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Mark 14:51. And a young man. How some persons have come to dream that this was John 221221     “Aucuns ont songé que c’estoit Jean, l’un des Apostres;” — “some have dreamed that it was John, one of the Apostles.” I know not, nor is it of much importance to inquire. The chief point is, to ascertain for what purpose Mark has related this transaction. I think that his object was, to inform us that those wicked men — as usually happens in riotous assemblies stormed and raved without shame or modesty; which appeared from their seizing a young man who was unknown to them, and not suspected of any crime, so that he had difficulty in escaping out of their hands naked. For it is probable that the young man, who is mentioned, had some attachment to Christ, and, on hearing the tumult by night, without stopping to put on his clothes, and covered only with a linen garment, came either to discover their traps, or, at least, that he might not be wanting in a duty of friendship. 222222     “Ou, pour le moins à fin de faire devoir d’ami envers Jesus Christ;” — “or, at least, in order to perform the duty of a friend towards Jesus Christ.” We certainly perceive — as I just now said — that those wicked men raged with cruel violence, when they did not even spare a poor young man, who had left his bed, almost naked, and run, on hearing the noise.

Mark 15:25 And it was the third hour. This appears not to agree well with the testimony of the Evangelist John; for he relates that Christ was condemned about the sixth hour, (14:14.) But if we consider—what is evident from other passages—that the day was divided into four parts, and that each of the parts took its name from the first hour of its commencement, the solution will not be difficult. The whole time, from sunrise to the second part of the day, they called the first hour. The second part, which lasted till noon, was called by them the third hour. The sixth hour commenced at noon, and lasted till three or four o’clock in the afternoon. Thus, when the Jews saw that Pilate was wearing out the time, and that the hour of noon was approaching, John says that they cried out the more vehemently, that the whole day might not be allowed to pass without something being done, (14:15.) But this is not inconsistent with the assertion, that our Lord was crucified about the close of the third hour; for it is plain enough, that no sooner was he hastily condemned, than he was immediately executed; so eager was the desire of the Jews to put him to death. Mark therefore means not the beginning, but the close, of the third hour; and it is highly probable that Christ did not hang on the cross longer than three hours.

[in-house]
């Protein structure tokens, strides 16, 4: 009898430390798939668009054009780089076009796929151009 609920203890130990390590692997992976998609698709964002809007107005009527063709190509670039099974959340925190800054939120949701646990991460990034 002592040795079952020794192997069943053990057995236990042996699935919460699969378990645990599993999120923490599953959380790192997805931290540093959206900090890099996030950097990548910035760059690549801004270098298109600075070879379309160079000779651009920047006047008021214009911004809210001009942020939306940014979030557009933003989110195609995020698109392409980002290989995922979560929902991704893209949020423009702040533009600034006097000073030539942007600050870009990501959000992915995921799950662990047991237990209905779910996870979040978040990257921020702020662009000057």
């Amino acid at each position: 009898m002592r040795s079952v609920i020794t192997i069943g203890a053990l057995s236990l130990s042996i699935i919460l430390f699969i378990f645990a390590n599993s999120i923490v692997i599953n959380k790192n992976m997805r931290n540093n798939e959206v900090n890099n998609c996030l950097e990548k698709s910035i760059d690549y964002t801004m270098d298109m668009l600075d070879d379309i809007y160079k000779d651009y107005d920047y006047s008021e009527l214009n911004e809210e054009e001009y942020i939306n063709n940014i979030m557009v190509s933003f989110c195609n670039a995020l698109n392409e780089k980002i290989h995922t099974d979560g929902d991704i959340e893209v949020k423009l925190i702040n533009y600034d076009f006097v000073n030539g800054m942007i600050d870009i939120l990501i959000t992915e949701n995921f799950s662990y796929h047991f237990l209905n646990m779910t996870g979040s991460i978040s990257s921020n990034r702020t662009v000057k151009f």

Mark 15:36. Saying, Let him alone, let us see if Elijah will come to save him. Mark relates these words as having been spoken by the soldier, while holding out the vinegar; but Matthew tells us that others used the same language. There is no inconsistency here, however; for it is probable that the jeering was begun by one person, but was eagerly seized by others, and loudly uttered by the multitude. The phrase, let him alone, appears to have implied not restraint, but ridicule; accordingly, the person who first mocked Christ, ironically addressing his companions, says, Let us see if Elijah will come. Others quickly followed, and every one sung the same song to his next neighbor, as usually happens with men who are agreed about any course. Nor is it of any importance to inquire if it was in the singular or plural number; for in either case the meaning is the same, the word being used in place of an interjection, as if they had said, Hush! Hush!